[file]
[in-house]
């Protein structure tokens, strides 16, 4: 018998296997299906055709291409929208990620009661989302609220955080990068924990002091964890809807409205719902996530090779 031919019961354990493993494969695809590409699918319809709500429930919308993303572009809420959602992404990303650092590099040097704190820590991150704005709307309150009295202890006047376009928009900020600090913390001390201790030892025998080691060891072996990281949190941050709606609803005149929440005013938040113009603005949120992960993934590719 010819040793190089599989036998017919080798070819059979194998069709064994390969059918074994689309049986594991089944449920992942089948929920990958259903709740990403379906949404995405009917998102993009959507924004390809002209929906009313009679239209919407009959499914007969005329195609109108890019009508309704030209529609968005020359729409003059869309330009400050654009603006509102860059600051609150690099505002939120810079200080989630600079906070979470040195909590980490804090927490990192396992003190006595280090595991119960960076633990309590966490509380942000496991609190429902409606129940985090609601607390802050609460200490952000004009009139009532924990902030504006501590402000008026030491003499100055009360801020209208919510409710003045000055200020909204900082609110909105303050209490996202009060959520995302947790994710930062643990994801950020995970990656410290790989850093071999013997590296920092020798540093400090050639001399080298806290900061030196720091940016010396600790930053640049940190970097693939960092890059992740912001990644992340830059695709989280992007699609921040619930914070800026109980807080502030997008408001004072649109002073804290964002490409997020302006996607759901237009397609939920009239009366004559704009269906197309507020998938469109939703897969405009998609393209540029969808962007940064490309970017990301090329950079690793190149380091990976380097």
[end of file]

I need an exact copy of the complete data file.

[in-house]
């Protein structure tokens, strides 16, 4: 018998296997299906055709291409929208990620009661989302609220955080990068924990002091964890809807409205719902996530090779 031919019961354990493993494969695809590409699918319809709500429930919308993303572009809420959602992404990303650092590099040097704190820590991150704005709307309150009295202890006047376009928009900020600090913390001390201790030892025998080691060891072996990281949190941050709606609803005149929440005013938040113009603005949120992960993934590719 010819040793190089599989036998017919080798070819059979194998069709064994390969059918074994689309049986594991089944449920992942089948929920990958259903709740990403379906949404995405009917998102993009959507924004390809002209929906009313009679239209919407009959499914007969005329195609109108890019009508309704030209529609968005020359729409003059869309330009400050654009603006509102860059600051609150690099505002939120810079200080989630600079906070979470040195909590980490804090927490990192396992003190006595280090595991119960960076633990309590966490509380942000496991609190429902409606129940985090609601607390802050609460200490952000004009009139009532924990902030504006501590402000008026030491003499100055009360801020209208919510409710003045000055200020909204900082609110909105303050209490996202009060959520995302947790994710930062643990994801950020995970990656410290790989850093071999013997590296920092020798540093400090050639001399080298806290900061030196720091940016010396600790930053640049940190970097693939960092890059992740912001990644992340830059695709989280992007699609921040619930914070800026109980807080502030997008408001004072649109002073804290964002490409997020302006996607759901237009397609939920009239009366004559704009269906197309507020998938469109939703897969405009998609393209540029969808962007940064490309970017990301090329950079690793190149380091990976380097």